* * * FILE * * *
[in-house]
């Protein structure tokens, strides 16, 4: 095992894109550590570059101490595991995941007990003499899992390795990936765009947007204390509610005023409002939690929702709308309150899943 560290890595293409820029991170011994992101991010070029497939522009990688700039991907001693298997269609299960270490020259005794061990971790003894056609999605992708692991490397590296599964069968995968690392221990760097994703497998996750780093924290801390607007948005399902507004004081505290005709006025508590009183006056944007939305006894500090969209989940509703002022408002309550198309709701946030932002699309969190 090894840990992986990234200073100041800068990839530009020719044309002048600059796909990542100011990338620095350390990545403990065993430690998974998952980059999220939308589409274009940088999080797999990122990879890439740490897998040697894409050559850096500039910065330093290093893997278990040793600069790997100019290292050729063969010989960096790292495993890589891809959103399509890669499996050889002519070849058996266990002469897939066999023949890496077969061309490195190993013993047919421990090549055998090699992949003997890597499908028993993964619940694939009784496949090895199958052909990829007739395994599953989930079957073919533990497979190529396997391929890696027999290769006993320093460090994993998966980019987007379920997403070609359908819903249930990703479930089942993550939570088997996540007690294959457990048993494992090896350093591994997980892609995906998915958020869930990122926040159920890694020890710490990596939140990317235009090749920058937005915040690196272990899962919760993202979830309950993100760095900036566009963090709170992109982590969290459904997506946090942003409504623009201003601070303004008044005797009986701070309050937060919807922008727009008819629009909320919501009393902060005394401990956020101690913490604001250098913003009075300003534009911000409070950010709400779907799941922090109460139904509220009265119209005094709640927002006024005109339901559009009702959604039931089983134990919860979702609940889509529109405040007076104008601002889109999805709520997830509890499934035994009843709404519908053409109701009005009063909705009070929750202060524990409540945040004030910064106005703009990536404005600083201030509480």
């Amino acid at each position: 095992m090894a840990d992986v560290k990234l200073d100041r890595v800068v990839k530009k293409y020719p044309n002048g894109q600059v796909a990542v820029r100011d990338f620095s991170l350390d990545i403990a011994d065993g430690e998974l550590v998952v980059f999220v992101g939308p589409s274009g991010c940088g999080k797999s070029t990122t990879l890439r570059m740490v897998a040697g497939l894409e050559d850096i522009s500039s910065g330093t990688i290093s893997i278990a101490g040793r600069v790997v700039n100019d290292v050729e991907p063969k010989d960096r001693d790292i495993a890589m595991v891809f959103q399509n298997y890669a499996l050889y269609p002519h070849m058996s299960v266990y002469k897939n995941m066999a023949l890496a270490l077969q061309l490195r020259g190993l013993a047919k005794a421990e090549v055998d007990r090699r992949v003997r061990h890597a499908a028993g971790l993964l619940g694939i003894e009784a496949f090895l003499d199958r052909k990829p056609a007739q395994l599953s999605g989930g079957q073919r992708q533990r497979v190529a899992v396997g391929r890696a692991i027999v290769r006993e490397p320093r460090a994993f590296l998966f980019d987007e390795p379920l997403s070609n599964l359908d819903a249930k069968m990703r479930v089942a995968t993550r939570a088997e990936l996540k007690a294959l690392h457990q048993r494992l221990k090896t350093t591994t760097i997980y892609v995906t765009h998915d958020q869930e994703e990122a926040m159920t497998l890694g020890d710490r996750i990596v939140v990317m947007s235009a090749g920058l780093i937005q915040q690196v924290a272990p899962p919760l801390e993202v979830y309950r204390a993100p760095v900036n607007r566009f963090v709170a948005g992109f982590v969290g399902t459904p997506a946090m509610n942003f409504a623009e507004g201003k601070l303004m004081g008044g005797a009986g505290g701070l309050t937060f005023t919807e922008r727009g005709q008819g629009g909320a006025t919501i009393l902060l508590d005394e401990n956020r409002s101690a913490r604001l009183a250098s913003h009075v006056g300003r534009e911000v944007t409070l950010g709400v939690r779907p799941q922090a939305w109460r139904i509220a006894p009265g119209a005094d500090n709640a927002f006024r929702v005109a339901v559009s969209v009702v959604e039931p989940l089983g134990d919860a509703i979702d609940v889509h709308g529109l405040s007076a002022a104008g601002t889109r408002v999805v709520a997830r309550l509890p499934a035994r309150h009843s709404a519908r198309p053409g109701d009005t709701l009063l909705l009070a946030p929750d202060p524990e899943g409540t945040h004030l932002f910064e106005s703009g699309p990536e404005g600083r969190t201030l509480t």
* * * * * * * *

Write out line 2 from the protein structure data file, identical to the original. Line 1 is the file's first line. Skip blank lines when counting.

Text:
């Protein structure tokens, strides 16, 4: 095992894109550590570059101490595991995941007990003499899992390795990936765009947007204390509610005023409002939690929702709308309150899943 560290890595293409820029991170011994992101991010070029497939522009990688700039991907001693298997269609299960270490020259005794061990971790003894056609999605992708692991490397590296599964069968995968690392221990760097994703497998996750780093924290801390607007948005399902507004004081505290005709006025508590009183006056944007939305006894500090969209989940509703002022408002309550198309709701946030932002699309969190 090894840990992986990234200073100041800068990839530009020719044309002048600059796909990542100011990338620095350390990545403990065993430690998974998952980059999220939308589409274009940088999080797999990122990879890439740490897998040697894409050559850096500039910065330093290093893997278990040793600069790997100019290292050729063969010989960096790292495993890589891809959103399509890669499996050889002519070849058996266990002469897939066999023949890496077969061309490195190993013993047919421990090549055998090699992949003997890597499908028993993964619940694939009784496949090895199958052909990829007739395994599953989930079957073919533990497979190529396997391929890696027999290769006993320093460090994993998966980019987007379920997403070609359908819903249930990703479930089942993550939570088997996540007690294959457990048993494992090896350093591994997980892609995906998915958020869930990122926040159920890694020890710490990596939140990317235009090749920058937005915040690196272990899962919760993202979830309950993100760095900036566009963090709170992109982590969290459904997506946090942003409504623009201003601070303004008044005797009986701070309050937060919807922008727009008819629009909320919501009393902060005394401990956020101690913490604001250098913003009075300003534009911000409070950010709400779907799941922090109460139904509220009265119209005094709640927002006024005109339901559009009702959604039931089983134990919860979702609940889509529109405040007076104008601002889109999805709520997830509890499934035994009843709404519908053409109701009005009063909705009070929750202060524990409540945040004030910064106005703009990536404005600083201030509480």